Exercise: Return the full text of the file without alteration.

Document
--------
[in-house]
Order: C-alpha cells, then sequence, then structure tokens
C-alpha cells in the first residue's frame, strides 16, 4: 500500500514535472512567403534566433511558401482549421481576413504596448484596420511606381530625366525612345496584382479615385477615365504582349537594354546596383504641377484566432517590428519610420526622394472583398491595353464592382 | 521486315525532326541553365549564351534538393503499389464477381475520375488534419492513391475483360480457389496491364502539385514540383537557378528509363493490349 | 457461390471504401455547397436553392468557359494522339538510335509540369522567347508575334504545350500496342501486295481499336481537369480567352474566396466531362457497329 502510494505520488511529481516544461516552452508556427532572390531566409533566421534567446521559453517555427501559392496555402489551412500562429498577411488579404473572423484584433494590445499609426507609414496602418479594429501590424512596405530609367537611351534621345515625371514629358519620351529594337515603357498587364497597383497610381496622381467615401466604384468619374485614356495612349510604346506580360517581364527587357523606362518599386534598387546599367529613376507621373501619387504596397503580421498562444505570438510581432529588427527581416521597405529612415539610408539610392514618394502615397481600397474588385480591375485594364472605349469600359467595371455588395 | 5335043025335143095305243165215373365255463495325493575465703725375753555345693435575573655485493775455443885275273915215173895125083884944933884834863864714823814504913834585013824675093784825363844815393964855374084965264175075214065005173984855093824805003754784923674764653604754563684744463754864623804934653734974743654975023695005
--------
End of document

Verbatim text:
[in-house]
Order: C-alpha cells, then sequence, then structure tokens
C-alpha cells in the first residue's frame, strides 16, 4: 500500500514535472512567403534566433511558401482549421481576413504596448484596420511606381530625366525612345496584382479615385477615365504582349537594354546596383504641377484566432517590428519610420526622394472583398491595353464592382 | 521486315525532326541553365549564351534538393503499389464477381475520375488534419492513391475483360480457389496491364502539385514540383537557378528509363493490349 | 457461390471504401455547397436553392468557359494522339538510335509540369522567347508575334504545350500496342501486295481499336481537369480567352474566396466531362457497329 502510494505520488511529481516544461516552452508556427532572390531566409533566421534567446521559453517555427501559392496555402489551412500562429498577411488579404473572423484584433494590445499609426507609414496602418479594429501590424512596405530609367537611351534621345515625371514629358519620351529594337515603357498587364497597383497610381496622381467615401466604384468619374485614356495612349510604346506580360517581364527587357523606362518599386534598387546599367529613376507621373501619387504596397503580421498562444505570438510581432529588427527581416521597405529612415539610408539610392514618394502615397481600397474588385480591375485594364472605349469600359467595371455588395 | 5335043025335143095305243165215373365255463495325493575465703725375753555345693435575573655485493775455443885275273915215173895125083884944933884834863864714823814504913834585013824675093784825363844815393964855374084965264175075214065005173984855093824805003754784923674764653604754563684744463754864623804934653734974743654975023695005